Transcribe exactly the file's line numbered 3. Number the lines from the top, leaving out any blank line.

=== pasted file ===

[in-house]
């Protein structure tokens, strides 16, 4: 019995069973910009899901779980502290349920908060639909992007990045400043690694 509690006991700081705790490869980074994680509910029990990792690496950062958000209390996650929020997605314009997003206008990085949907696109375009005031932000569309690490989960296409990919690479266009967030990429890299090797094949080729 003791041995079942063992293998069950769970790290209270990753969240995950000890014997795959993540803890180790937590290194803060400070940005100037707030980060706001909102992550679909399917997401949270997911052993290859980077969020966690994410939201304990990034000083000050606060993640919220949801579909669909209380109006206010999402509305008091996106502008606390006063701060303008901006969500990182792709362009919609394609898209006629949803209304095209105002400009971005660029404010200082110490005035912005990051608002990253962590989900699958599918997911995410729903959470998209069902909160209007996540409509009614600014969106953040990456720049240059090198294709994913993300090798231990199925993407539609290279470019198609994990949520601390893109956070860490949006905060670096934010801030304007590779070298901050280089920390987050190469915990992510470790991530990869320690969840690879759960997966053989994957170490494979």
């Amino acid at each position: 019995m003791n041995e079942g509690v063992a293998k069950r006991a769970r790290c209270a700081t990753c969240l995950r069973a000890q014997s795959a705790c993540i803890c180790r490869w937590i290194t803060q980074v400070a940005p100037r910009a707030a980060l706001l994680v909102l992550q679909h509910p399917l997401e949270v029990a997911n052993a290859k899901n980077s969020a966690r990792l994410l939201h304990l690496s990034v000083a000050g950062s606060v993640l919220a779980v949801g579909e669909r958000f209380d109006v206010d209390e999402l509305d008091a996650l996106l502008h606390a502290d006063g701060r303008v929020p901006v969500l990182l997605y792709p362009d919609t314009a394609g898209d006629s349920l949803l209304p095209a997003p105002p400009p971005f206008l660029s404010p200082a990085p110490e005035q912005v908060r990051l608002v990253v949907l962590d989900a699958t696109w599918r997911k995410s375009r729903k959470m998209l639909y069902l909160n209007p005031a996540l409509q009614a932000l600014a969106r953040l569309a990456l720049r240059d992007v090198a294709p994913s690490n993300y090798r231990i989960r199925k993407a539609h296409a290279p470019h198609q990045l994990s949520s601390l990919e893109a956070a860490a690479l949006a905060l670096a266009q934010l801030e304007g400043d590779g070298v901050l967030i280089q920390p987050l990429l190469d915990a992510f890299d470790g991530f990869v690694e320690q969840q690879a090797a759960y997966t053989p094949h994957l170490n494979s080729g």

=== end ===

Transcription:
């Amino acid at each position: 019995m003791n041995e079942g509690v063992a293998k069950r006991a769970r790290c209270a700081t990753c969240l995950r069973a000890q014997s795959a705790c993540i803890c180790r490869w937590i290194t803060q980074v400070a940005p100037r910009a707030a980060l706001l994680v909102l992550q679909h509910p399917l997401e949270v029990a997911n052993a290859k899901n980077s969020a966690r990792l994410l939201h304990l690496s990034v000083a000050g950062s606060v993640l919220a779980v949801g579909e669909r958000f209380d109006v206010d209390e999402l509305d008091a996650l996106l502008h606390a502290d006063g701060r303008v929020p901006v969500l990182l997605y792709p362009d919609t314009a394609g898209d006629s349920l949803l209304p095209a997003p105002p400009p971005f206008l660029s404010p200082a990085p110490e005035q912005v908060r990051l608002v990253v949907l962590d989900a699958t696109w599918r997911k995410s375009r729903k959470m998209l639909y069902l909160n209007p005031a996540l409509q009614a932000l600014a969106r953040l569309a990456l720049r240059d992007v090198a294709p994913s690490n993300y090798r231990i989960r199925k993407a539609h296409a290279p470019h198609q990045l994990s949520s601390l990919e893109a956070a860490a690479l949006a905060l670096a266009q934010l801030e304007g400043d590779g070298v901050l967030i280089q920390p987050l990429l190469d915990a992510f890299d470790g991530f990869v690694e320690q969840q690879a090797a759960y997966t053989p094949h994957l170490n494979s080729g």